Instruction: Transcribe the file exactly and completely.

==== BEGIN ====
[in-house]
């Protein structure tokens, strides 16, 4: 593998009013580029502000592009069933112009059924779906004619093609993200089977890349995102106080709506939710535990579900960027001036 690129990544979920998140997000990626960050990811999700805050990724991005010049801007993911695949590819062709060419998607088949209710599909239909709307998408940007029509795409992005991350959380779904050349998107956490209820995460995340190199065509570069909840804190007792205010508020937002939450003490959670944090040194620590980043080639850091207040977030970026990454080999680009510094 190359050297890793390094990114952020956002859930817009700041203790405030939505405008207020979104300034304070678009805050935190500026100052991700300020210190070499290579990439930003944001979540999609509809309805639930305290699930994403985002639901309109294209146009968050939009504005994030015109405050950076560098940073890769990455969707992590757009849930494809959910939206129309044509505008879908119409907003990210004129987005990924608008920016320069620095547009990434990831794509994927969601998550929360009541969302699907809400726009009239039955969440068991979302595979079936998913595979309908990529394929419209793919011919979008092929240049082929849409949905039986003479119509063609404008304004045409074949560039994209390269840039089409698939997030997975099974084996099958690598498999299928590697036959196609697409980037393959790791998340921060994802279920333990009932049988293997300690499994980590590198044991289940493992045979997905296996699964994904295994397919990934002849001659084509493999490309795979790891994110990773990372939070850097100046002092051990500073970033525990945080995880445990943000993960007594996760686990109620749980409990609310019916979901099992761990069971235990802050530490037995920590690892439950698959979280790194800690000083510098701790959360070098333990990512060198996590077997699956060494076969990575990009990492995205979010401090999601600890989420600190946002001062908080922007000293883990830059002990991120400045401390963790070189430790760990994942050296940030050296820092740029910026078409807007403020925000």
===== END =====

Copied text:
[in-house]
């Protein structure tokens, strides 16, 4: 593998009013580029502000592009069933112009059924779906004619093609993200089977890349995102106080709506939710535990579900960027001036 690129990544979920998140997000990626960050990811999700805050990724991005010049801007993911695949590819062709060419998607088949209710599909239909709307998408940007029509795409992005991350959380779904050349998107956490209820995460995340190199065509570069909840804190007792205010508020937002939450003490959670944090040194620590980043080639850091207040977030970026990454080999680009510094 190359050297890793390094990114952020956002859930817009700041203790405030939505405008207020979104300034304070678009805050935190500026100052991700300020210190070499290579990439930003944001979540999609509809309805639930305290699930994403985002639901309109294209146009968050939009504005994030015109405050950076560098940073890769990455969707992590757009849930494809959910939206129309044509505008879908119409907003990210004129987005990924608008920016320069620095547009990434990831794509994927969601998550929360009541969302699907809400726009009239039955969440068991979302595979079936998913595979309908990529394929419209793919011919979008092929240049082929849409949905039986003479119509063609404008304004045409074949560039994209390269840039089409698939997030997975099974084996099958690598498999299928590697036959196609697409980037393959790791998340921060994802279920333990009932049988293997300690499994980590590198044991289940493992045979997905296996699964994904295994397919990934002849001659084509493999490309795979790891994110990773990372939070850097100046002092051990500073970033525990945080995880445990943000993960007594996760686990109620749980409990609310019916979901099992761990069971235990802050530490037995920590690892439950698959979280790194800690000083510098701790959360070098333990990512060198996590077997699956060494076969990575990009990492995205979010401090999601600890989420600190946002001062908080922007000293883990830059002990991120400045401390963790070189430790760990994942050296940030050296820092740029910026078409807007403020925000």